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[Col. 1001]

Beautiful People from My Town of Ignalina

by Dvoyre Leyzerovitch – Kraytzer

Translated by Janie Respitz

 

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I left my beloved town the 20th of March, 1935. That day is well etched in my memory. My sisters and friends accompanied me to the train. They were jealous that I was going out into the big world. My parents were worried about me. Everyone wished me well. The train arrived and I had to board quickly. Before I knew it the whistle blew…Adieu to my beautiful home. For a long while I looked out the window at my dear ones. Only as the last dots of Ignalina disappeared from view, I sat down. I arrived in Eretz Yisrael and quickly settled in. I slowly adapted to the new life and new surroundings. However, I could never forget Ignalina. Until today it is clear in my memory. I see the beautiful pine trees, the high mountains and the beautiful lakes. Above all I remember the green lake, where we would spend our Saturdays, until late at night.

[Col. 1003]

Kheyders and Schools

I remember my childhood years in Kheyder. There were two in our town: One run by Shmuel the teacher, who taught the boys. His wife Mirl – Leah was also sort of a teacher, and she would teach the girls. The second Kheyder was more modern. The teacher was Reb Shloimeh Yitzkhak. I had the privilege to go to the “modern” school. Reb Shloimeh Yitzkhak was a strict Jew. He had a black beard and always wore a long black coat. His house was on the outskirts of town, near the lake.

We had to be in Kheyder all day. We returned home late evening. Christian boys would throw rocks at us on our walk home. They would also call out in hatred: Zhid! (Dirty Jew).

Learning in Kheyder was a hardship. Our teacher would curse, shout at us and even beat us. He would argue with his wife and take his anger out on us.

A few years later two Folk – Shules were founded in Ignalina: One – where instruction was in Yiddish, and was affiliated with TSISHO, the Central Yiddish School Organization. The second had instruction in Hebrew and was affiliated with “Tarbut”.

The organizer and head of the Yiddish school was my brother, Shloimeh Kraytzer. The school was housed in the women's section of the Shul and had great financial difficulties.

In order to exist they organized a drama club. The proceeds from all the performances would go to the school. The first production was Sholem Aleichem's drama: “Scattered and Dispersed”. The lead actors were: Dovid Soloveichik, Vidutshinsky, Eleke Eynhorn, Gershon Kadishman, Herzl Gurvitz, and my brother Shloimeh Kraytzer.

 

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Shloime Kraytzer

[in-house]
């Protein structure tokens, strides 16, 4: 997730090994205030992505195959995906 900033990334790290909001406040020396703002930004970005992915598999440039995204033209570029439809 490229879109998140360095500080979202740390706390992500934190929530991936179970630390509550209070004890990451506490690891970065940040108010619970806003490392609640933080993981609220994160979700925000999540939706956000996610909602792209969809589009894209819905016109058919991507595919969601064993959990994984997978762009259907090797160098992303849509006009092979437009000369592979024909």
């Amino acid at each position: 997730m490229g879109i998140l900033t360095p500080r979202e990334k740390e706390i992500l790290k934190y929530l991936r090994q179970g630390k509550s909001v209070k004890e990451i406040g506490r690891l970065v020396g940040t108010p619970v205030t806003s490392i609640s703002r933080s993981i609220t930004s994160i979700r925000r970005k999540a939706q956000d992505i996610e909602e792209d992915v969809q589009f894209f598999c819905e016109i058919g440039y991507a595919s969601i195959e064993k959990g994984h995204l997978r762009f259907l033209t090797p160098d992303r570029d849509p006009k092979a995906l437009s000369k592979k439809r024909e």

Caption: The organizer and leader of the Yiddish school and drama club

 

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Ha Shomer Ha Tzair
Standing: Tzinman, ____, Hinda Dogim, Rivka Milkhiker, Pesia Oron, Shprintze Korb, ____,Ritvo, Khaya Shneyderovitch, Taybe Rappaport, Khaya Khatkelevich

 

When Yehuda Halperin, a passionate Zionist came to town he had a great influence and convinced the well off to start a “Tarbut” school.

The leader of the Tarbut School was Yerakhmiel Karb. The Zionist youth supported the school and held lotteries and events to help with financial support.

A stubborn battle persisted between the Yiddishists and the Zionists that continued up until the outbreak of the Second World War.

[Col. 1004]

 

Respected Members of the Community and Communal Activists

One of the finest people in Ignalina was the wealthy man Reb Sholem Leyb Gordon. All of his children studied in Vilna and would only come home for holidays and summer vacation.

After the First World War Sholem Leyb's business failed and he endured difficult times. Besides this, his wife passed away, his children remained in Russia and he had a difficult old age.

Another very different upstanding man in Ignalina was my father Reb Eliezer Kraytzer, may he rest in peace.

He had a long beautiful beard. One day he was attacked by hooligans who cut off half his beard.

He was a proud Jew and a great scholar, honest and just. Everyone would borrow money from him. If someone did not pay he back in time, my mother would intervene and my father would extend the terms of payment. There were times when a Jew would receive a second loan before he paid back the first.

My father worked with stones. He would buy fields from the peasants and remove the stones. Therefore he had a lot of labourers working for him.

[Col. 1005]

The stones were delivered by train and my father travelled often to St. Petersburg. He had many business contacts there that treated him with great respect and honour.

 

My Father's Passover Seder

I have very fond memories of how my father led the Passover Seder.

A few weeks before Passover things began to change in town. First of all, nature was changing all around. The sun was stronger melting the snow and the frozen lakes.

Cupboards and kitchen utensils were bring removed from the Jewish homes. People hung out their clothes. Everything was being shined, scrubbed and cleaned. There was a great hullabaloo from Khaya Taybe's Matzah bakery. My mother, may she rest in peace, would cook a feast for all the workers in the Matzah bakery.